“Remember the story of the German cheetahs: the answer is ‘no,'” he added. Now we have a tank alliance. So I think an airline alliance will come along. But first there must always be a leader. That’s why I’m here”.

Kyiv has repeatedly urged the Allies to send in jets. They are essential to challenge Russian air superiority and ensure the success of future counterattacks led by Western tanks.

The West has rejected Kyiv’s delivery of long-range missiles capable of striking Russian territory, citing possible escalation.

After months of haggling, despite reluctance and caution from some NATO members, the Western allies agreed to send the tanks last week.

German Chancellor Olaf Scholz postponed the delivery of fighter jets, suggesting on Sunday that the reason for the debate could be “internal political reasons” in some countries.

Dutch Prime Minister Mark Rutte said on Monday there were “no obstacles” to efforts to help Ukraine, but said the planes would be “a very big next step.”

When asked on Tuesday about Western arms supplies to Ukraine, Russian Foreign Minister Sergei Lavrov reiterated the Kremlin’s view that “NATO has long been directly involved in a hybrid war against Russia.” .

After talks with Egyptian Foreign Minister Sameh Shogri in Moscow, he said the Russian military would “take all necessary measures to comply with Western plans.”

He said Shogri delivered a message from US Secretary of State Anthony Blinken on Ukraine, which echoed Washington’s calls for Russia to withdraw. Lavrov said: “Russia is ready to listen to any serious proposal, I would like to underline this word, aimed at a comprehensive solution of the current situation.”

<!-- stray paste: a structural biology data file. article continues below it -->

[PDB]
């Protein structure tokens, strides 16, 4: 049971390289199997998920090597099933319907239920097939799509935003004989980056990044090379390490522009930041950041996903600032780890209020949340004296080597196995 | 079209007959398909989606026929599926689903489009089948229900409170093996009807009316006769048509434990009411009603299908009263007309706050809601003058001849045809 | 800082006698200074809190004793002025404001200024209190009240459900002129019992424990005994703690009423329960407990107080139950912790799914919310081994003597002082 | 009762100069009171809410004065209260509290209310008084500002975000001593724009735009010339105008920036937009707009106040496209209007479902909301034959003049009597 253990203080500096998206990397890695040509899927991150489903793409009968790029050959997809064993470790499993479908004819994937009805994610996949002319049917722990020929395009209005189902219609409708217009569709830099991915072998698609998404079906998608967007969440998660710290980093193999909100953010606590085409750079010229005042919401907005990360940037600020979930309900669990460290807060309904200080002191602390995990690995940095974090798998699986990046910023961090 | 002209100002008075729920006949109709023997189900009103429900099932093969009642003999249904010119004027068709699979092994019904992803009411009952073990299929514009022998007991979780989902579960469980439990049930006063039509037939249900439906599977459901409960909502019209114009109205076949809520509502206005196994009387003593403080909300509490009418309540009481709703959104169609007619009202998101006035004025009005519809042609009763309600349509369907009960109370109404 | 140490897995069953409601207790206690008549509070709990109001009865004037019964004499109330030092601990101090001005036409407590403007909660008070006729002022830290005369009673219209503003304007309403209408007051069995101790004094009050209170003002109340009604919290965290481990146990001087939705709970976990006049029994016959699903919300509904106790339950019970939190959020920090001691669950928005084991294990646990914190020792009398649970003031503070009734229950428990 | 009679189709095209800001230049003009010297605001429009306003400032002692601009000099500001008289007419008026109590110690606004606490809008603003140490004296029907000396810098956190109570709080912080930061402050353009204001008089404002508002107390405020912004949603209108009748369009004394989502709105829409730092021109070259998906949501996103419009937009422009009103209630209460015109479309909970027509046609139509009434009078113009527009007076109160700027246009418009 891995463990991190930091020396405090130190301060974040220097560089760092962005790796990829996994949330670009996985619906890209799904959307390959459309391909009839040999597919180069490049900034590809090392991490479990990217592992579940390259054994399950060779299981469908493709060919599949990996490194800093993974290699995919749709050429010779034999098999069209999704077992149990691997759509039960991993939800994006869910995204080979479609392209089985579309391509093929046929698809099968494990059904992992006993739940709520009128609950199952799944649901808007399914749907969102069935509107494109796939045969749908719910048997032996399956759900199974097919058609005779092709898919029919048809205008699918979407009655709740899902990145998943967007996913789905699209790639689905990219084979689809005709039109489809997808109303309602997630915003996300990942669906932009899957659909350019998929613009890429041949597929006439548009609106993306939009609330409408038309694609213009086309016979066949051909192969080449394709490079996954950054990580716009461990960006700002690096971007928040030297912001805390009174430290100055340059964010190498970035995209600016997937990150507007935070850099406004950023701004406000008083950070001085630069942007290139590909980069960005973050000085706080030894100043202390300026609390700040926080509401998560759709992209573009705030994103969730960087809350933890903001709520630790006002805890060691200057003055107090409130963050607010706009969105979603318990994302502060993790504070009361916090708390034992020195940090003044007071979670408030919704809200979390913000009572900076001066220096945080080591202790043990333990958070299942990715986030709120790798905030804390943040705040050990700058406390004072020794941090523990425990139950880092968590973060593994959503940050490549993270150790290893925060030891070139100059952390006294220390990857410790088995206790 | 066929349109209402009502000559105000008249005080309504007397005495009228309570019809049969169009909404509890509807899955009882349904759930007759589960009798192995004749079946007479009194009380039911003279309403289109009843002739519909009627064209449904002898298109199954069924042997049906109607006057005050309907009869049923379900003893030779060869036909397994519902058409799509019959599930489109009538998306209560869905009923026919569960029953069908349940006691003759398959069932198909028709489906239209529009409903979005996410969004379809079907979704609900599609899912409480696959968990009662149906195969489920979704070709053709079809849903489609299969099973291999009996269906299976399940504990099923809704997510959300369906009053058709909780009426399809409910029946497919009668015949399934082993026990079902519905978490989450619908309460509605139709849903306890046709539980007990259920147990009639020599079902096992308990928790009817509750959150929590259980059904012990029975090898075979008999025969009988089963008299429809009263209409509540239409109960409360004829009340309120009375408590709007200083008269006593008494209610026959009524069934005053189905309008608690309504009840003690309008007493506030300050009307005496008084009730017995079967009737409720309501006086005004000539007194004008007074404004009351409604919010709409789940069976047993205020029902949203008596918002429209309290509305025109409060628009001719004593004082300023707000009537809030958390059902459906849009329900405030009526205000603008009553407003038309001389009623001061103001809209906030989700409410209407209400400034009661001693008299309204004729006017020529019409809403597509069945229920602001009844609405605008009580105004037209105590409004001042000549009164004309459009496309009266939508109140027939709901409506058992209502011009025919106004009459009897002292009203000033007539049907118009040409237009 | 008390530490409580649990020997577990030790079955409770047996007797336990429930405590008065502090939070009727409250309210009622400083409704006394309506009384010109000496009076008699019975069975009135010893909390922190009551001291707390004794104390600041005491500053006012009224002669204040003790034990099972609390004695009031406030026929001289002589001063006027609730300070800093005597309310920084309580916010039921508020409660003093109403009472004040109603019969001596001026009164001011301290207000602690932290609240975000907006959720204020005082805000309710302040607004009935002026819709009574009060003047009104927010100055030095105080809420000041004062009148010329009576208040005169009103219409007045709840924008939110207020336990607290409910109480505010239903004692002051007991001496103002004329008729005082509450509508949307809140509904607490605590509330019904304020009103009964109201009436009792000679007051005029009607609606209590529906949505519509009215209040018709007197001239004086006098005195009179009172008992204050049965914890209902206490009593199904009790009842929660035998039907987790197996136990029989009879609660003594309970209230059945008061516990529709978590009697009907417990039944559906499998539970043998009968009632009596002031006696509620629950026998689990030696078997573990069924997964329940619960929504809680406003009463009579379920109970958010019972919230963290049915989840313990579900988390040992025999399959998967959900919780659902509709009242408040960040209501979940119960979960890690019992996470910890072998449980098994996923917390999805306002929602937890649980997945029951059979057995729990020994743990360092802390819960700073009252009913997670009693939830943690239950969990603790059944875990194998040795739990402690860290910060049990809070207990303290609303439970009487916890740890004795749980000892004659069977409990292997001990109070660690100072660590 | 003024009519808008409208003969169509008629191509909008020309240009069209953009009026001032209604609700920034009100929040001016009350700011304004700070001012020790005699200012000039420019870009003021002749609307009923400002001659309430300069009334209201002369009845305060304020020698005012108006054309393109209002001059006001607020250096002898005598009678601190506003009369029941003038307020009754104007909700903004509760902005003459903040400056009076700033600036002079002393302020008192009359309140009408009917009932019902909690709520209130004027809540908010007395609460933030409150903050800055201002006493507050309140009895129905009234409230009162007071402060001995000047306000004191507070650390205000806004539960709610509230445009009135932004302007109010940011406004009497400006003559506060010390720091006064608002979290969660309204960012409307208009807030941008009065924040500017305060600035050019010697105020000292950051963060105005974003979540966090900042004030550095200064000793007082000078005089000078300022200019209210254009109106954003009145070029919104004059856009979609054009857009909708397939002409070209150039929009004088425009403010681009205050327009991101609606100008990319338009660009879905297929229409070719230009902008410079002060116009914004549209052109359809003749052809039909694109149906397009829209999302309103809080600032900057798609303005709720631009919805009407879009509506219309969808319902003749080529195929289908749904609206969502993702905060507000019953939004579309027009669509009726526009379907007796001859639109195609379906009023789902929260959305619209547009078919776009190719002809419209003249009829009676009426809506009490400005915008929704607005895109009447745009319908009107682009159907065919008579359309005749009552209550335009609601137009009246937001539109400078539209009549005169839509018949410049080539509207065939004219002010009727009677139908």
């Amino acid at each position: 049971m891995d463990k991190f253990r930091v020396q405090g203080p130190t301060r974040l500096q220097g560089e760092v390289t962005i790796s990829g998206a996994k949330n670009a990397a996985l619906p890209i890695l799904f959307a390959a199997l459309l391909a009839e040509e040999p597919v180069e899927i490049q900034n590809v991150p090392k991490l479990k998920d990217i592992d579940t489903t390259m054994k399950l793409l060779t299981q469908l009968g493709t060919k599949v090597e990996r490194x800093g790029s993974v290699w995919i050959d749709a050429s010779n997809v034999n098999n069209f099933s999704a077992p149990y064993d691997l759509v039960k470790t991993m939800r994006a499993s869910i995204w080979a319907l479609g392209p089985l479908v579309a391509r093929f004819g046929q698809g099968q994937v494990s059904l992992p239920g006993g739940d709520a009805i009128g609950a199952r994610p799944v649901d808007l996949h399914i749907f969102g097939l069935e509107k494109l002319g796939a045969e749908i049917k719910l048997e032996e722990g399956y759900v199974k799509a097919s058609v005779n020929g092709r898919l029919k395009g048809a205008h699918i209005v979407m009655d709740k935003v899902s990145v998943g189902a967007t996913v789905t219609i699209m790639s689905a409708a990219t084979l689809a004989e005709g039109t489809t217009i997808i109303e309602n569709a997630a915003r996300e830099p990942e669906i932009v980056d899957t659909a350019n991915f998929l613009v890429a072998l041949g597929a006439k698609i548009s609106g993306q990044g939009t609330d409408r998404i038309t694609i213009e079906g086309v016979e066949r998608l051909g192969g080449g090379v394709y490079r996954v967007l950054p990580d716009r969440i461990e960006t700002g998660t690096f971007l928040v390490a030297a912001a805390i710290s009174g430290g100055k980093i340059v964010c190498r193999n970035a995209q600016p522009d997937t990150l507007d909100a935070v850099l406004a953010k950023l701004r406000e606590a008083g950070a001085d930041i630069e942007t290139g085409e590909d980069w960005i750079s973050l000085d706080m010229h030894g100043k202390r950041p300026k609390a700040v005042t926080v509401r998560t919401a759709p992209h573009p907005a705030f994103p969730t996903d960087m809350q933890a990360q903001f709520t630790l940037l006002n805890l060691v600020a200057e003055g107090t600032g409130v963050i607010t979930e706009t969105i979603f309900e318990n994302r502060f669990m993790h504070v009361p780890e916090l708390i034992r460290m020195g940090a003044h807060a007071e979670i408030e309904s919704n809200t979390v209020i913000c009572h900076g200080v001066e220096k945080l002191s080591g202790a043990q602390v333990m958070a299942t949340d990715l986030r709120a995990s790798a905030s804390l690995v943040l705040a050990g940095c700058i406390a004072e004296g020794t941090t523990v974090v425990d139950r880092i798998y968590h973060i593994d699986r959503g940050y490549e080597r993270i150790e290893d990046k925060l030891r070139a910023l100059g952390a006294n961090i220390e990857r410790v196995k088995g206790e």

Both Ukraine and Russia are believed to be building up their arsenals for an expected offensive in the coming months after a winter stalemate on the battlefield.

When asked about Lithuania’s order for warplanes and long-range missiles for Ukraine, Kremlin spokesman Dmitry Peskov said that it “reflects the aggressive attitude of the Baltic states and Poland, which are ready to do whatever they can.” possible to provoke further escalation without thinking about the consequences.”

Meanwhile, Croatian President Zoran Milanovic criticized the West for supplying Ukraine with tanks and other weapons. he argued. Such renditions will only prolong the war.

Early in the conflict, discussions centered on the supply of Soviet-made MiG-29 fighter jets to Kyiv, familiar to Ukrainian pilots. In March, the Pentagon rejected a Polish proposal to transfer its MiG-29s to Kyiv via a US base in Germany, citing the risk of sparking an escalation between Russia and NATO.

Ukraine maintains a significant fleet of Soviet-made combat aircraft, including Su-27 and MiG-29 fighter jets and Su-25 ground-attack aircraft. The transition to Western aircraft requires Ukrainian crews to undergo lengthy training and poses logistical challenges in maintenance and repair.

Russia systematically targeted Ukrainian airbases and air defense batteries in the early stages of the war, but Ukraine redeployed its fighter jets and hid air defense assets, resulting in Moscow being unable to gain full control of them. Heavens.

After heavy initial losses, the Russian Air Force avoided entering Ukrainian airspace and focused primarily on frontline close support missions.